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Health Technol Assess. 2016 Jul;20(59):1-180. doi: 10.3310/hta20590.

An evaluation of the effect of an angiotensin-converting enzyme inhibitor on the growth rate of small abdominal aortic aneurysms: a randomised placebo-controlled trial (AARDVARK).

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Imperial Clinical Trials Unit, School of Public Health, Imperial College London, London, UK.
Department of Surgery and Cancer, Imperial College London, London, UK.



Although data are inconsistent, angiotensin-converting enzyme inhibitors (ACE-Is) have been associated with a reduced incidence of abdominal aortic aneurysm (AAA) rupture in analysis of administrative databases.


(1) To investigate whether or not the ACE-I perindopril (Coversyl arginine, Servier) reduces small AAA growth rate and (2) to evaluate blood pressure (BP)-independent effects of perindopril on small AAA growth and to compare the repeatability of measurement of internal and external aneurysm diameters.


A three-arm, multicentre, single-blind, randomised placebo-controlled trial.


Fourteen hospitals in England.


Men or women aged ≥ 55 years with an AAA of 3.0-5.4 cm in diameter by internal or external measurement according to ultrasonography and who met the trial eligibility criteria.


Patients were randomised to receive 10 mg of perindopril arginine daily, 5 mg of the calcium channel blocker amlodipine daily or placebo daily.


The primary outcome was AAA diameter growth using external measurements in the longitudinal plane, which in-trial studies suggested was the preferred measure. Secondary outcome measures included AAA rupture, AAA repair, modelling of the time taken for the AAA to reach the threshold for intervention (5.5 cm) or referral for surgery, tolerance of study medication (measured by compliance, adverse events and quality of life) and a comparison of the repeatability of measures of internal and external AAA diameter. Patients were followed up every 3-6 months over 2 years.


In total, 227 patients were recruited and randomised into the three groups, which were generally well matched at baseline. Multilevel modelling was used to determine the maximum likelihood estimates for AAA diameter growth. No significant differences in the estimates of annual growth were apparent [1.68 (standard error 0.02) mm, 1.77 (0.02) mm and 1.81 (0.02) mm in the placebo, perindopril and amlodipine groups, respectively]. Similarly, no significant differences in the slopes of modelled growth over time were apparent between perindopril and placebo (p = 0.78) or between perindopril and amlodipine (p = 0.89). The results were essentially unaffected by adjustment for potential confounders. Compliance, measured by pill counts, was good throughout (> 80% at all visit time points). There were no significant in-trial safety concerns. Six patients withdrew because of adverse events attributed to the study medications (n = 2 perindopril, n = 4 amlodipine). No patients ruptured their AAA and 27 underwent elective surgery during the trial (n = 9 placebo, n = 10 perindopril, n = 8 amlodipine).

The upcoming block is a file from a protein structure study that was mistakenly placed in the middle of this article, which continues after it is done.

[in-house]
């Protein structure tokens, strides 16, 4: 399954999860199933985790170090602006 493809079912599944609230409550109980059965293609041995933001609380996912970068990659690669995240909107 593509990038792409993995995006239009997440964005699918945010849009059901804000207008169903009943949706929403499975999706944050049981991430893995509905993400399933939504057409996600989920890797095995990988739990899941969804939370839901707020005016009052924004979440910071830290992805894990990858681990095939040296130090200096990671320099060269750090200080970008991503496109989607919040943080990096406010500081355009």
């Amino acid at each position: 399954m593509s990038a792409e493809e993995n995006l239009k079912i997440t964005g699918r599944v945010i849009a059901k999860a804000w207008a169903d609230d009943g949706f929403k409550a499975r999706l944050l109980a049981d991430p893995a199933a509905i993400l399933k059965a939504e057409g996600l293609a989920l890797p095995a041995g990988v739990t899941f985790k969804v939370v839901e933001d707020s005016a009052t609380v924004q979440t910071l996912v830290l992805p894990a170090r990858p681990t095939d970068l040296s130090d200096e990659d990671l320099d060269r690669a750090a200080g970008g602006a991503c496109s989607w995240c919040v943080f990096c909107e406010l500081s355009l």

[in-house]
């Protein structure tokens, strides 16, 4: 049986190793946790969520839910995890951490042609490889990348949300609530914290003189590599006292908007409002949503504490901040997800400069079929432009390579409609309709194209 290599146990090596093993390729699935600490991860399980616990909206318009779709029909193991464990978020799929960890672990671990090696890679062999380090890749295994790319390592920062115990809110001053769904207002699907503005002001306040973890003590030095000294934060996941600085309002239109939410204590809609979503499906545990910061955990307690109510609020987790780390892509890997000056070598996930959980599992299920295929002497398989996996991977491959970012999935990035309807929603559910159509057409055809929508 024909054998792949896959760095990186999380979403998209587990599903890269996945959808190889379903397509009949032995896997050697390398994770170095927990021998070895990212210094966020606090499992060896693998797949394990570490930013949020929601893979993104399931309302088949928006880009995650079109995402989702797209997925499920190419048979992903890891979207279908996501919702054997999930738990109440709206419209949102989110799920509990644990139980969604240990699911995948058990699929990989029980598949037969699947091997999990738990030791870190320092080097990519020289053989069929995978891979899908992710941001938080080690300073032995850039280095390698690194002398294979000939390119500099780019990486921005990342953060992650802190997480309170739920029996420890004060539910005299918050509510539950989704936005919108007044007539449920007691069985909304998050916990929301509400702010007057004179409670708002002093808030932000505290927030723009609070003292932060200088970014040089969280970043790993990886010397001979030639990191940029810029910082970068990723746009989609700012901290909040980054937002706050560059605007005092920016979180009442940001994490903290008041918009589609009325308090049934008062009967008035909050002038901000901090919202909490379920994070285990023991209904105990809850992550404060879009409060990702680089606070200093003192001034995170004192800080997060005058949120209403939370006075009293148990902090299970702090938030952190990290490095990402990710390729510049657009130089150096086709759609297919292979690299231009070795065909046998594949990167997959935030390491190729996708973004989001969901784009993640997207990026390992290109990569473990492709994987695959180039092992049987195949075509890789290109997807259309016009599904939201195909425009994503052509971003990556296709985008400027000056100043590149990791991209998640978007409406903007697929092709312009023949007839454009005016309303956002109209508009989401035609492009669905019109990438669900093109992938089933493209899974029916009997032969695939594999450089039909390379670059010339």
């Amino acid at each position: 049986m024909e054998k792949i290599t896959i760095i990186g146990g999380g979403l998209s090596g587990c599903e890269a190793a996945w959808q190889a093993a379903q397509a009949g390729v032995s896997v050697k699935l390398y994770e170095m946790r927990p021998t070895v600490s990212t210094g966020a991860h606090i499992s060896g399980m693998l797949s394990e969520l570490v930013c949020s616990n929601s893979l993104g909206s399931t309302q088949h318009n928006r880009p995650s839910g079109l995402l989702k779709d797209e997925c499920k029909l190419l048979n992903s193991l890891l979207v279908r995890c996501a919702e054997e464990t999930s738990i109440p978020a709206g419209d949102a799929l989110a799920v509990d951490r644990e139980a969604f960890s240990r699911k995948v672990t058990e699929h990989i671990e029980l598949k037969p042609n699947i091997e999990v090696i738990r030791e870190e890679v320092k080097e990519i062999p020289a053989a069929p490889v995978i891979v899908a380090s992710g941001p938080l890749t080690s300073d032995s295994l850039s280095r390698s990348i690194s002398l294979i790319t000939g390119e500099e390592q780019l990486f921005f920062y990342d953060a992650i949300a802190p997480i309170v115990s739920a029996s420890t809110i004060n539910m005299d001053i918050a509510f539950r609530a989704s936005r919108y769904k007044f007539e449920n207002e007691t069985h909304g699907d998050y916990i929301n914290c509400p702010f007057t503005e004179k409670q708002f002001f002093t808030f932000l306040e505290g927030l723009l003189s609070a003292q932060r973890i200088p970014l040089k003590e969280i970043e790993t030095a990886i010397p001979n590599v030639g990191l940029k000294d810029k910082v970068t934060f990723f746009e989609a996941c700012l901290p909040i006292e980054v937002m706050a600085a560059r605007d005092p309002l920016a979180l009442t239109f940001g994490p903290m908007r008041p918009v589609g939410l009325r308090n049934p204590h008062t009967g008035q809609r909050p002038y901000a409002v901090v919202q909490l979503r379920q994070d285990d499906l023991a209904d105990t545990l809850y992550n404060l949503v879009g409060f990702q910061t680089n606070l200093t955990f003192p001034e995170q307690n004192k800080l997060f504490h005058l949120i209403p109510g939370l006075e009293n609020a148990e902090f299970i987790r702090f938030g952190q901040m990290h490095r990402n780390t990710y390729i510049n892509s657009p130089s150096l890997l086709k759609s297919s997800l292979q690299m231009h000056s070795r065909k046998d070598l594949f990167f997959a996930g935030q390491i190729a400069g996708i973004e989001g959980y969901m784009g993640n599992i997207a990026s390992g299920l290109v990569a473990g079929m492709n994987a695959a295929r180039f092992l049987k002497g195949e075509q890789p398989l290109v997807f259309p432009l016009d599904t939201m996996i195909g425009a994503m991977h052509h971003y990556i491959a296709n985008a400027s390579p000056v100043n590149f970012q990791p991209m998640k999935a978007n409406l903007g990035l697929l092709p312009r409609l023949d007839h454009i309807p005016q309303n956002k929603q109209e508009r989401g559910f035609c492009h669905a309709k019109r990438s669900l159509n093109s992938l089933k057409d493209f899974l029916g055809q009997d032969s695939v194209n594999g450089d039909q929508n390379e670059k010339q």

We were unable to demonstrate a significant impact of perindopril compared with placebo or amlodipine on small AAA growth over a 2-year period. Furthermore, there were no differences in the times to reach a diameter of 5.5 cm or undergo surgery among the three groups. Perindopril and amlodipine were well tolerated by this population. External AAA measurements were found to be more repeatable than internal measurements. The observed AAA growth measurement variability was greater than that expected pre trial. This, combined with slower than expected mean growth rates, resulted in our having limited power to detect small differences between growth rates and hence this adds uncertainty to the interpretation of the results. Several further analyses are planned including a multivariate analysis of determinants of AAA growth, an evaluation of the possible differential effect of perindopril on fast AAA growth and an investigation into the roles of central BP and BP variability on AAA growth.


Current Controlled Trials ISRCTN51383267.


This project was funded by the National Institute for Health Research (NIHR) Health Technology Assessment programme and will be published in full in Health Technology Assessment; Vol. 20, No. 59. See the NIHR Journals Library website for further project information. The NIHR Biomedical Research Centre based at Imperial College NHS Trust supported the trial. Servier provided perindopril at no charge.

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